Quoted from curban:
My wife and I both started in the hobby at the beginning of 2019. We've definitely been sucked in, accumulating 14 machines and spending probably an-hour-or-more playing five days a week.
We have 6 modern Sterns (GB, SW, Aero, BM66, GOTG, IM) and haven't 'completed' any of them yet...and that's with moving the outlane posts in on all of them. I'm wondering how normal this is?
Interested in opinions:
- How common is it for owners to have not 'completed' their games with standard 3-ball games?
- What's the learning curve for pinball, in general - do players typically keep improving year-after-year - or do you pretty much plateau after X years
- What's the typical learning curve for a modern game - how many plays are typical for typical players before they 'complete' all of the goals on a modern machine?
- We both just celebrated 49th bdays. Is pinball like other sports where natural skills/abilities begin declining after peaking in 20's or 30's? Why?
- Maybe sexist-loaded question: I know tourneys are split between men & women. Do men statistically score better on average than women? Why would this be the case? Is it just a larger pool of players? Women have more important things to do than play pinball all day? Something else?
Sure would like to complete a Wizard mode on one of these Sterns some day!
I'll give you some tips and I was ranked under 900 and part of the NEPL but quit competively last year and now with the quarantine, longer. I want to get back into the league again however. Here is some tips I have learned personally and from others.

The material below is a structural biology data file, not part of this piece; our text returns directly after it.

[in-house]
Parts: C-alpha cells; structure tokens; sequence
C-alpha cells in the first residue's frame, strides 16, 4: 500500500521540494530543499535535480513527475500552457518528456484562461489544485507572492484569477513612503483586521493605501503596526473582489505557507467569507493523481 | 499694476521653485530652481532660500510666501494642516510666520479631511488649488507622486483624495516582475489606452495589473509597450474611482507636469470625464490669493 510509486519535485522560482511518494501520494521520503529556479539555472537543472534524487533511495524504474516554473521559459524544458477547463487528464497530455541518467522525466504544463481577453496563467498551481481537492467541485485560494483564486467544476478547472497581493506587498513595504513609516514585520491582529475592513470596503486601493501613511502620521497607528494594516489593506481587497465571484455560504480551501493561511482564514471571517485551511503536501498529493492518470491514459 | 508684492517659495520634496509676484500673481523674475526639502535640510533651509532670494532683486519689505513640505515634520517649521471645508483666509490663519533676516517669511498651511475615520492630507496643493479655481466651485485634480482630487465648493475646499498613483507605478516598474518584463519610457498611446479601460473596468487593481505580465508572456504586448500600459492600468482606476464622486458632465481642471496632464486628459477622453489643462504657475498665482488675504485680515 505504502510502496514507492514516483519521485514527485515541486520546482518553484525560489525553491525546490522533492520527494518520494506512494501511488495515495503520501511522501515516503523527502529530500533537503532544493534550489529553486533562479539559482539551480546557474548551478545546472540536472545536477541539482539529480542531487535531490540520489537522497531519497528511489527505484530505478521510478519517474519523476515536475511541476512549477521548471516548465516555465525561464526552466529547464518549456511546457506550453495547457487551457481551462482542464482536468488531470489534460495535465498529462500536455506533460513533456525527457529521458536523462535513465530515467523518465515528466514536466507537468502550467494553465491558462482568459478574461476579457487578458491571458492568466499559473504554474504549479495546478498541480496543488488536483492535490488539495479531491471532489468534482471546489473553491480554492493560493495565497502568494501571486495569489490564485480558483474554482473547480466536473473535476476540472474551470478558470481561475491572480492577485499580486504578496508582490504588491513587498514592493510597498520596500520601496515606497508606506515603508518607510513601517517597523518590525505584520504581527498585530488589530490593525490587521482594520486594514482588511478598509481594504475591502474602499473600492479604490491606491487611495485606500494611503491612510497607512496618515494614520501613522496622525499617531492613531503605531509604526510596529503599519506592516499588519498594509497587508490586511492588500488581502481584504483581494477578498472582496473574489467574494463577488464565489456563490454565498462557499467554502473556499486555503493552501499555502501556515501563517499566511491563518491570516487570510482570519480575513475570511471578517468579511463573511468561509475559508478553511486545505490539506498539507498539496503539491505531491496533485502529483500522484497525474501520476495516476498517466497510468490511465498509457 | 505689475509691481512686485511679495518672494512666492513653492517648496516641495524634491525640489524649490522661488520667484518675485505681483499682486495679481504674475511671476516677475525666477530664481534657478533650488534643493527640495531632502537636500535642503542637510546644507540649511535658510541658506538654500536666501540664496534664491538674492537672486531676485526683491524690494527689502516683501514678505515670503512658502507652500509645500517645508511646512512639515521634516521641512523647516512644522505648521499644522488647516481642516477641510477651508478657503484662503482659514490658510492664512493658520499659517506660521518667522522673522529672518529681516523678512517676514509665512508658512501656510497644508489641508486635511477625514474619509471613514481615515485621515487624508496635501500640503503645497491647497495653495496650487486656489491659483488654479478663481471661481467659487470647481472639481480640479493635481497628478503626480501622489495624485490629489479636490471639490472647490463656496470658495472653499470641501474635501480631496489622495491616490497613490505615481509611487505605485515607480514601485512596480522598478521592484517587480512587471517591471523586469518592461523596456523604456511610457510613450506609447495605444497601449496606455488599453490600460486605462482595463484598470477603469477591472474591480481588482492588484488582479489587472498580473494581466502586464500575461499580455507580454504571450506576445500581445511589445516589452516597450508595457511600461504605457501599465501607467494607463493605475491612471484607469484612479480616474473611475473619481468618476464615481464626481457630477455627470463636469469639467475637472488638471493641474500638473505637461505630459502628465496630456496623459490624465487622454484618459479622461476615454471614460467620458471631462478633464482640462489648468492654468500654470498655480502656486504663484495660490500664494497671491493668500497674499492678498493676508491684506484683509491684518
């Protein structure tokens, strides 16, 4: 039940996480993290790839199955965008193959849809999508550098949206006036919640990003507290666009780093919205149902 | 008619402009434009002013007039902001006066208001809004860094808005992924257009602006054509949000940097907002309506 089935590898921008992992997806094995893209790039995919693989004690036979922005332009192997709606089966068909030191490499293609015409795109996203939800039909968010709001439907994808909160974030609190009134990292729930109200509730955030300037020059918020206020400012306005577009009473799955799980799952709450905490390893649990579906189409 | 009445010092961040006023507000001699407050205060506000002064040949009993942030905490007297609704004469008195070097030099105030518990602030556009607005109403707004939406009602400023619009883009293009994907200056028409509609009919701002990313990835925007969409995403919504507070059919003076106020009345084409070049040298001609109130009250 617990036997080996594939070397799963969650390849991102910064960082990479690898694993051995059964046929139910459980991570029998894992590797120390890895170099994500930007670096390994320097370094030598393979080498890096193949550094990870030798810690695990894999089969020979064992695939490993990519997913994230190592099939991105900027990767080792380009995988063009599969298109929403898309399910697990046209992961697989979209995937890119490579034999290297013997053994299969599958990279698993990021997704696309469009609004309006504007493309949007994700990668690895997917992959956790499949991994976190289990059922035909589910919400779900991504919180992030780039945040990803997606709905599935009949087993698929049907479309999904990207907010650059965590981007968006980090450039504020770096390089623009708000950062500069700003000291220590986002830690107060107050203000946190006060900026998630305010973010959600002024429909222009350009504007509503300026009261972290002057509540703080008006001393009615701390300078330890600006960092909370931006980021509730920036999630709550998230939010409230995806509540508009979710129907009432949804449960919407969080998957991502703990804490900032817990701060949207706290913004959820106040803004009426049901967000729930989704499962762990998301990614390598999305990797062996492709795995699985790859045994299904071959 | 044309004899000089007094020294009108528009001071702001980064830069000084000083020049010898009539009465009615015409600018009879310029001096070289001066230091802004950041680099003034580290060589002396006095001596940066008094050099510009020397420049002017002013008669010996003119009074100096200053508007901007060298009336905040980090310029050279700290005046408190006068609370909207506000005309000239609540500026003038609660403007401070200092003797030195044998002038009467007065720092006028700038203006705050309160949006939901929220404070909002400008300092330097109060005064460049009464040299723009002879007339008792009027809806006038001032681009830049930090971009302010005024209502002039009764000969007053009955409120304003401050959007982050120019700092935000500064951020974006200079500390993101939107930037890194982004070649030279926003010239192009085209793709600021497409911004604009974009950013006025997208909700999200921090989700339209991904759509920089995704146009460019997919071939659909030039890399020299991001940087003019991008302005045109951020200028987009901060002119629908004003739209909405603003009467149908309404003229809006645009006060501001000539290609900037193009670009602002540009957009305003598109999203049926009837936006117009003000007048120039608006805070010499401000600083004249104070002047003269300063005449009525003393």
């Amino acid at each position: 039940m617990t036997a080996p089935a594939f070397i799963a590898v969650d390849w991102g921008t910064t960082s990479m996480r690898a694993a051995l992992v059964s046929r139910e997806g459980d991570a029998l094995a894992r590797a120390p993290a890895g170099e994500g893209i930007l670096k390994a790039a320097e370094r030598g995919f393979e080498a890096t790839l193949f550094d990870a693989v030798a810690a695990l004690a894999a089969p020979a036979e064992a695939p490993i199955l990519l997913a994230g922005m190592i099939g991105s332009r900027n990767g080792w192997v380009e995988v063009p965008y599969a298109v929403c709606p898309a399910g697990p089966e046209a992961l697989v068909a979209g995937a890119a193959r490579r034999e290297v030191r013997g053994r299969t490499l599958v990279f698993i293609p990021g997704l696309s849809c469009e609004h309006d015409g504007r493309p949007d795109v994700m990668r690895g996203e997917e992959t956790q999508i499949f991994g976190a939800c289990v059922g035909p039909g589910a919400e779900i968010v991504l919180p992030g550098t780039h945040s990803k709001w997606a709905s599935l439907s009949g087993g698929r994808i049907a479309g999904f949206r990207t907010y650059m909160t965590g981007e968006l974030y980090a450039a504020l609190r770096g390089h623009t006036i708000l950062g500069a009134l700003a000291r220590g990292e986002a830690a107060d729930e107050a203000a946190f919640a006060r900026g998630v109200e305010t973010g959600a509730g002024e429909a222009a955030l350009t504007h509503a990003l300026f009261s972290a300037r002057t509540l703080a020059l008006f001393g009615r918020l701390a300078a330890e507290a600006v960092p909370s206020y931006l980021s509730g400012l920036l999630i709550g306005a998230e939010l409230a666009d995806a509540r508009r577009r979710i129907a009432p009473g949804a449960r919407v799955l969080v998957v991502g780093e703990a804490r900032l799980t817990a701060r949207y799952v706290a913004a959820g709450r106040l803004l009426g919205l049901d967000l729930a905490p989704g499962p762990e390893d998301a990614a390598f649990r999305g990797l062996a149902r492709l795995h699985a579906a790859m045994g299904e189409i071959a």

1) Not sure how common it is but I have "completed" many games.
2) You generally improve year after year and I would say plateau until you discover a breakthrough technique and exploit that to get to the next plateau. Personally though EVERYONE wants to be Keith Elwin or better but set expectations, lol. Some people are just born better.
3) Eh it takes about 15-20 games, not sure.
4) I would say you do in general get worse over time and I'm 32. Like for me personally I used to play competitive videogames and I can't do the stuff I did when I was younger. Now that being said you look at Bob Mathews and other people and they aren't young either.
5) I....I feel REALLY hesitant to answer this. Like there is a plethora of really good female players. Ok. So to me women players aren't as accurate as male players and add to this they struggle to nudge. Ok there I said it, roast me. Seriously though there are PLENTY of seriously good female players.